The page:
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The holiday season can be a huge stressor for many people, but it’s also a time that a lot of us look forward to! I definitely don’t need to explain why the holidays might take more of a toll on everyone this year, so if you need help taking extra good care of your mental health in the following few weeks, here’s some advice to keep in mind.

Keep in touch with your support system, whether online or in person

Whether you’re able to see your family in person or not, surrounding yourself with a support system of people that make you happy should be your top priority this upcoming season. If you’re able to travel home for the holidays, make sure to spend as much quality time with the people you love as possible, and if you’re spending the next few weeks away from home, keep reaching out to your friends and family and staying in contact virtually. Some ideas include organizing a long-distance Christmas or Hanukkah gift exchange, sending your loved ones care packages, or holding a Zoom movie or game night (if you’re not sick of those by now).

Take whatever breaks you need

Everyone has their own individual activities or habits that they might need to take a vacation from. For example, because you probably won’t be going out as often during your holiday breaks, you might start gravitating towards social media or the news more than you usually do. This has a tendency to either increase FOMO or raise your stress levels, so try to limit your phone use as much as you can whenever you can afford it. If you’re still working or catching up on school over the holidays, make sure to recognize whenever you need to take a mental health day or reduce the amount of work-related pressure you’re putting on yourself. Finally, don’t feel pressured to constantly throw yourself into activities if work, Zoom, or holiday-related fatigue is getting you down — there’s no shame in taking personal time to unwind, whatever that looks like to you.

Prioritize self-care and treating yourself

Our minds tend to jump to things like drinking a ton of water or putting on face masks when the words “self-care” come up, but the truth is that this concept will always look different to everyone. No matter how busy you might be around Thanksgiving or Christmas, you always need to put yourself first, and that starts with knowing when and how to take extra good care of yourself. Self-care can come in the form of setting exercise or nutrition goals, working on creative projects, getting in touch with a therapist or similar mental health professional, having days devoted to getting the most done or having days devoted to getting nothing done at all!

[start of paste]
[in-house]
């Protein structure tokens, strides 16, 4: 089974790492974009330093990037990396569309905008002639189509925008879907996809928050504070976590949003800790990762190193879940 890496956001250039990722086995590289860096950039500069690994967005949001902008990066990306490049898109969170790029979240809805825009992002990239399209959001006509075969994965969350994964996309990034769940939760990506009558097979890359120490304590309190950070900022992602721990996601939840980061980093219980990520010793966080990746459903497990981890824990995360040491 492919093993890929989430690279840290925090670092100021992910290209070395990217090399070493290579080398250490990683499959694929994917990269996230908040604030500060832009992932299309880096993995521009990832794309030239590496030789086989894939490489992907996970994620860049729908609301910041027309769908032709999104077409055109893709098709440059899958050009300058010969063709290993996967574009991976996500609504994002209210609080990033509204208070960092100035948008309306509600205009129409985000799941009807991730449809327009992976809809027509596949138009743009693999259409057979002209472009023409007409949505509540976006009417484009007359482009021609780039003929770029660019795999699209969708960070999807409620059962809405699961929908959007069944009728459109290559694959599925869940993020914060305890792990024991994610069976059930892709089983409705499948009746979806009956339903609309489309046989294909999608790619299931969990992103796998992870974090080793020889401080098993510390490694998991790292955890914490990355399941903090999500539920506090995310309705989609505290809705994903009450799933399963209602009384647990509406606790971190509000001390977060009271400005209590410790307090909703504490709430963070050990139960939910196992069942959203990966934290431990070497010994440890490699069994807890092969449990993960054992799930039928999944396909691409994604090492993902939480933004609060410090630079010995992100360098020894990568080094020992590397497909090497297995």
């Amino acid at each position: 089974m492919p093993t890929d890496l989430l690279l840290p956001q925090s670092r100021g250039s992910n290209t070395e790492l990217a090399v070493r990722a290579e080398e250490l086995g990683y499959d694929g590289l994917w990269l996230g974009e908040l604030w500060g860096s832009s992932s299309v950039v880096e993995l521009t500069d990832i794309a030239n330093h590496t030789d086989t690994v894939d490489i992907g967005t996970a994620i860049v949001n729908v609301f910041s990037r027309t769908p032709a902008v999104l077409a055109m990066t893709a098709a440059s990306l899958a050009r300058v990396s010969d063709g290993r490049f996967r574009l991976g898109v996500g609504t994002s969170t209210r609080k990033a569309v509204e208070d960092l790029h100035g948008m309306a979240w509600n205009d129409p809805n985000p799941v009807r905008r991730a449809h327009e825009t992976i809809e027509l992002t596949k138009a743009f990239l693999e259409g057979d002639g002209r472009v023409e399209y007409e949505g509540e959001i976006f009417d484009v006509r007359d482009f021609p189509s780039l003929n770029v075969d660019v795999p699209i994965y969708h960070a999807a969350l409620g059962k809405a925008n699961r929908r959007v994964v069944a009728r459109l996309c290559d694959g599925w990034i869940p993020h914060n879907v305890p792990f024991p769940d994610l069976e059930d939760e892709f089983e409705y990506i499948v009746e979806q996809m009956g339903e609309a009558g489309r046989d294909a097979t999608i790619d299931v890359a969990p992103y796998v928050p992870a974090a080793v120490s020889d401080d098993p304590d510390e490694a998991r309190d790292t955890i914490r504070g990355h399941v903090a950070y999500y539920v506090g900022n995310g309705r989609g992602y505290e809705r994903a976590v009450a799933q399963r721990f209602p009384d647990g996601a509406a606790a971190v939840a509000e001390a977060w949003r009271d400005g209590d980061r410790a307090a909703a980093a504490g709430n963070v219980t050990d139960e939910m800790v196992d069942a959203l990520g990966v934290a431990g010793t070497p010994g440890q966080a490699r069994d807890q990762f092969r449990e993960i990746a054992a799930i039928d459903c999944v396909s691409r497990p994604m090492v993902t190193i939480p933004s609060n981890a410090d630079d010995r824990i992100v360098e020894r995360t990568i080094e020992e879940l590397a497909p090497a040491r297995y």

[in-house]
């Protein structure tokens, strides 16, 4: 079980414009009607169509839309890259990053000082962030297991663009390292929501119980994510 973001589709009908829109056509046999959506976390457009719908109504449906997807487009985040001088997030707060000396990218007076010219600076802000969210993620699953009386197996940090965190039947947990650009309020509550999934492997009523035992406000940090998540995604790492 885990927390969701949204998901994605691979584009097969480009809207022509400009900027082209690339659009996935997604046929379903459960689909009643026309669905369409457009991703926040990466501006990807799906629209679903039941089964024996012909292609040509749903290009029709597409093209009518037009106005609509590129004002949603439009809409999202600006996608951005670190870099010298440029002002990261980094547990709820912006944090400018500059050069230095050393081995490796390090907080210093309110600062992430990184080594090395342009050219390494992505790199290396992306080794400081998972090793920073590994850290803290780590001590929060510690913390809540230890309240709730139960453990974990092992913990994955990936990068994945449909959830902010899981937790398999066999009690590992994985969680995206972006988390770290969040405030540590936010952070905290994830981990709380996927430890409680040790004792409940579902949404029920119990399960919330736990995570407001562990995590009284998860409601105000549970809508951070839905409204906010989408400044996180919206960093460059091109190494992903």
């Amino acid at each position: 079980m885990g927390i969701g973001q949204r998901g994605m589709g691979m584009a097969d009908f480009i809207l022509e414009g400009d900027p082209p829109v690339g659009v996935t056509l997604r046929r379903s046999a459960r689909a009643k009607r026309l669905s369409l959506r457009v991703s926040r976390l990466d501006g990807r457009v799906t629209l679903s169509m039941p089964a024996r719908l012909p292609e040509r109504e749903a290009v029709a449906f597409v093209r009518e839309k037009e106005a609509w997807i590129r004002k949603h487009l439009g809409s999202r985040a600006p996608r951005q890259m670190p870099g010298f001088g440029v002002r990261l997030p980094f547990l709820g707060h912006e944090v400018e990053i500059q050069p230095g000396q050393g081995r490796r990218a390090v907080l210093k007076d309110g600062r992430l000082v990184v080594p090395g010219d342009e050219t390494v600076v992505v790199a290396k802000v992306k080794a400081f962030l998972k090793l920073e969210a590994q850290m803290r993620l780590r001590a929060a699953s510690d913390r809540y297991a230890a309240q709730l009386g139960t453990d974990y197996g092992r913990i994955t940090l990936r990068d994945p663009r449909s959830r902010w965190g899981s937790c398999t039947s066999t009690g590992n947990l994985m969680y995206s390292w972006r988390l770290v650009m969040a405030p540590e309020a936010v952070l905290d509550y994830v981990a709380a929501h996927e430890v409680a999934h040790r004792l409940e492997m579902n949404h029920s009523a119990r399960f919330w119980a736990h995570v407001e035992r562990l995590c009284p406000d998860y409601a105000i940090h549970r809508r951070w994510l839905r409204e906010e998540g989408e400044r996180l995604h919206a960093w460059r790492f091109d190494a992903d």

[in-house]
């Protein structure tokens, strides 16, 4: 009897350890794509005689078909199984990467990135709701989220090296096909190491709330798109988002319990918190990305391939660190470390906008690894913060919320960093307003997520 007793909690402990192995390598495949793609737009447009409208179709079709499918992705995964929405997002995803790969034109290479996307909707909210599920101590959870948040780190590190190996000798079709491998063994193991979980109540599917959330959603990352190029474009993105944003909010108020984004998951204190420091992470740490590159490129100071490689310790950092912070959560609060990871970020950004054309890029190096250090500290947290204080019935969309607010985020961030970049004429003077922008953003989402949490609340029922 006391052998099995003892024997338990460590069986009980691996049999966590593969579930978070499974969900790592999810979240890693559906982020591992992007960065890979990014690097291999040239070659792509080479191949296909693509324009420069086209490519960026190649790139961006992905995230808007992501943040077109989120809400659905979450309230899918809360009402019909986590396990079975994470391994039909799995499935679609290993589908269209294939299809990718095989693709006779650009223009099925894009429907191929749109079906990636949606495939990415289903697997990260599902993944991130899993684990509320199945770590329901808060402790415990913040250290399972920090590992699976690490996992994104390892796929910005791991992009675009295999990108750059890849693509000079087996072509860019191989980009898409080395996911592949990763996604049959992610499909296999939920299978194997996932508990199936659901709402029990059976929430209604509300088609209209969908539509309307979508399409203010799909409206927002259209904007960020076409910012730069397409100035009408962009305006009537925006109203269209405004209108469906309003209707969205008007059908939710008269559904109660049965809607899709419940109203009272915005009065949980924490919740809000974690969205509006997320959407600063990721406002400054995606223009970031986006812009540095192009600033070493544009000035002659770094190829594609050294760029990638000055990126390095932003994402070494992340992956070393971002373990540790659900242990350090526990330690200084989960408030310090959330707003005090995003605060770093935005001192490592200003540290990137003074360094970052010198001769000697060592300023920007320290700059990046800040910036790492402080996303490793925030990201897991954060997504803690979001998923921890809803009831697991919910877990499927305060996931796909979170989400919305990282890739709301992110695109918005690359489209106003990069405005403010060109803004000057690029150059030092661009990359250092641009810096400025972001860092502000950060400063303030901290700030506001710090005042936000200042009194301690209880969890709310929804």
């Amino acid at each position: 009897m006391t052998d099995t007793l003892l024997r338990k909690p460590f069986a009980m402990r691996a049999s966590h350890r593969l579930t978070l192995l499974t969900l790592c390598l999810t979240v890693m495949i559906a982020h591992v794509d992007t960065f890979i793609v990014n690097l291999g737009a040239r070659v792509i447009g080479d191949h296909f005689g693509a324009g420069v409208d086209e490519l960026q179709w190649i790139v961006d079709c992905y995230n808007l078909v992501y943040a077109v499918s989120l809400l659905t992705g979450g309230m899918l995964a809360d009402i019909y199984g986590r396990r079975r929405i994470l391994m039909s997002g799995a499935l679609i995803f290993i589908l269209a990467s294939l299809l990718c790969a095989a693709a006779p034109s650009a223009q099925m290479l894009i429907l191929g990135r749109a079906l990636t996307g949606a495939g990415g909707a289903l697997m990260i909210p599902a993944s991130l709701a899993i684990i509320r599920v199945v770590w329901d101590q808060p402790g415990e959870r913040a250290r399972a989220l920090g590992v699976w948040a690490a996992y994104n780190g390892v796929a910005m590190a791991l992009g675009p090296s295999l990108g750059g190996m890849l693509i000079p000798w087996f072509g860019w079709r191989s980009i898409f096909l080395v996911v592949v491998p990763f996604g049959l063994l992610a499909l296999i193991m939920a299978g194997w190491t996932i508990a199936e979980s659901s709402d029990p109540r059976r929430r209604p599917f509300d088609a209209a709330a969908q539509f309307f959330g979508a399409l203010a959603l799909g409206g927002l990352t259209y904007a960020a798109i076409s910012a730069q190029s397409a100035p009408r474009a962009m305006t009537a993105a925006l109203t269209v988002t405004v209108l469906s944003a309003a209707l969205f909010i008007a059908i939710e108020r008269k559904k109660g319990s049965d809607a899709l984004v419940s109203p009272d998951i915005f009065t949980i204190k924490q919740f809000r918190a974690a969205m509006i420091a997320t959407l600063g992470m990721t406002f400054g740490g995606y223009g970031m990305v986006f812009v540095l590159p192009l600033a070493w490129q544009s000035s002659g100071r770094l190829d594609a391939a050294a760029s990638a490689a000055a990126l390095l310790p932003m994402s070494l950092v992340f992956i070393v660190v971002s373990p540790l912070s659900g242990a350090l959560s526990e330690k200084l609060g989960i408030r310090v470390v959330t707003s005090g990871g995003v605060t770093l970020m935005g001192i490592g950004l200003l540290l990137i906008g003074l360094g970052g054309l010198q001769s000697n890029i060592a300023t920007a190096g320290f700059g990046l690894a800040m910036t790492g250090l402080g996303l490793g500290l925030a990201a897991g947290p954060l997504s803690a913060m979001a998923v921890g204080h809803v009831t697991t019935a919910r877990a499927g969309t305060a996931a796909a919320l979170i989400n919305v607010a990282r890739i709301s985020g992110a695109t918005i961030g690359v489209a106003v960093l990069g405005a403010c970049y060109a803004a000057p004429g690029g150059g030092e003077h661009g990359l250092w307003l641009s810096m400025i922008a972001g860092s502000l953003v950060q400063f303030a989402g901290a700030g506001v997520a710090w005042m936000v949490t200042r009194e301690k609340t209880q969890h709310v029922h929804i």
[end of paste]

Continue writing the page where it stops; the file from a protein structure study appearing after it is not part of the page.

Find ways to keep traditions going

The holidays can be a stressful time for many people, but they can obviously also be associated with making some great memories with your friends and family. If you and your family have any annual traditions you look forward to — sending out gifts to relatives, watching your favorite holiday movie together, visiting your neighborhood ice skating rink, making a specific Thanksgiving dish — find ways to keep them going in a COVID-safe way. Whether it’s something you can do within your household or take to Zoom, spending quality time with your loved ones can make all the difference this year.

Go all out wherever you can

If you happen to be spending the upcoming break(s) by yourself, limiting the number of people you see, or canceling plans in general, maximize your holiday experience by putting as much effort into whatever you do have planned. Light a bunch of candles, blast your Christmas playlist, dress up your space with as much holiday decor as possible, buy some unforgettable gifts for both your loved ones and yourself, get inspiration from your neighbors’ light displays, bake all your favorite desserts, go on an adventure to find the perfect hot chocolate, have a holiday movie and TV special marathon, treat yourself to a bottle of your favorite champagne to bring in the new year… the list goes on and on.

Put safety first, no matter how discouraging it may be

At the risk of being that annoying girl on Instagram who won’t stop posting about mask wearing and gathering restrictions, I unfortunately do have to bring up that the pandemic is very much still a thing. Even though the COVID fatigue has been setting in for months and we’re all tired of being reminded of the sacrifices we have to make to keep ourselves and others safe, we should still have them in mind at the very least as we move into the winter months.

While you should only be meeting up with new groups of people after you’ve taken the necessary precautions to do so, there’s no reason you can’t make some amazing memories this year. As long as you put safety first and take care of your physical and mental health, you’ll be all set to make this holiday season a memorable one!

Anna is a sophomore public relations major at Drexel University. Originally from right outside of New York City, she is currently living and working in Philadelphia. She loves art, writing, photography, performing with Drexel's dance company, and exploring what the city has to offer.
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